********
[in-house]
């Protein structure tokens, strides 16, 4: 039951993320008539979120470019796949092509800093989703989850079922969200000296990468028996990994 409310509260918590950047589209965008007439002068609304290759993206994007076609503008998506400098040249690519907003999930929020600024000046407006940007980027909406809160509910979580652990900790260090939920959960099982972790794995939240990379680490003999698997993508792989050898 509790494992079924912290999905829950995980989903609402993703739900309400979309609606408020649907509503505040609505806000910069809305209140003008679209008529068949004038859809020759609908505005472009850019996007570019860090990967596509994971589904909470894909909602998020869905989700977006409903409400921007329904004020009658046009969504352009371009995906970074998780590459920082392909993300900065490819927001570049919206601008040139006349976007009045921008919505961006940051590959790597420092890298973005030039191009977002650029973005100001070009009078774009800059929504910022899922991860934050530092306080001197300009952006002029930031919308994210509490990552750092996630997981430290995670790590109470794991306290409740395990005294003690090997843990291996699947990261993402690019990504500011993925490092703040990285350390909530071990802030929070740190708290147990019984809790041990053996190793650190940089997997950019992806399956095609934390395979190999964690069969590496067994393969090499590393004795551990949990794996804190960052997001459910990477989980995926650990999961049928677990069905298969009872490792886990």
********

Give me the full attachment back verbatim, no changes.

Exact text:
[in-house]
């Protein structure tokens, strides 16, 4: 039951993320008539979120470019796949092509800093989703989850079922969200000296990468028996990994 409310509260918590950047589209965008007439002068609304290759993206994007076609503008998506400098040249690519907003999930929020600024000046407006940007980027909406809160509910979580652990900790260090939920959960099982972790794995939240990379680490003999698997993508792989050898 509790494992079924912290999905829950995980989903609402993703739900309400979309609606408020649907509503505040609505806000910069809305209140003008679209008529068949004038859809020759609908505005472009850019996007570019860090990967596509994971589904909470894909909602998020869905989700977006409903409400921007329904004020009658046009969504352009371009995906970074998780590459920082392909993300900065490819927001570049919206601008040139006349976007009045921008919505961006940051590959790597420092890298973005030039191009977002650029973005100001070009009078774009800059929504910022899922991860934050530092306080001197300009952006002029930031919308994210509490990552750092996630997981430290995670790590109470794991306290409740395990005294003690090997843990291996699947990261993402690019990504500011993925490092703040990285350390909530071990802030929070740190708290147990019984809790041990053996190793650190940089997997950019992806399956095609934390395979190999964690069969590496067994393969090499590393004795551990949990794996804190960052997001459910990477989980995926650990999961049928677990069905298969009872490792886990």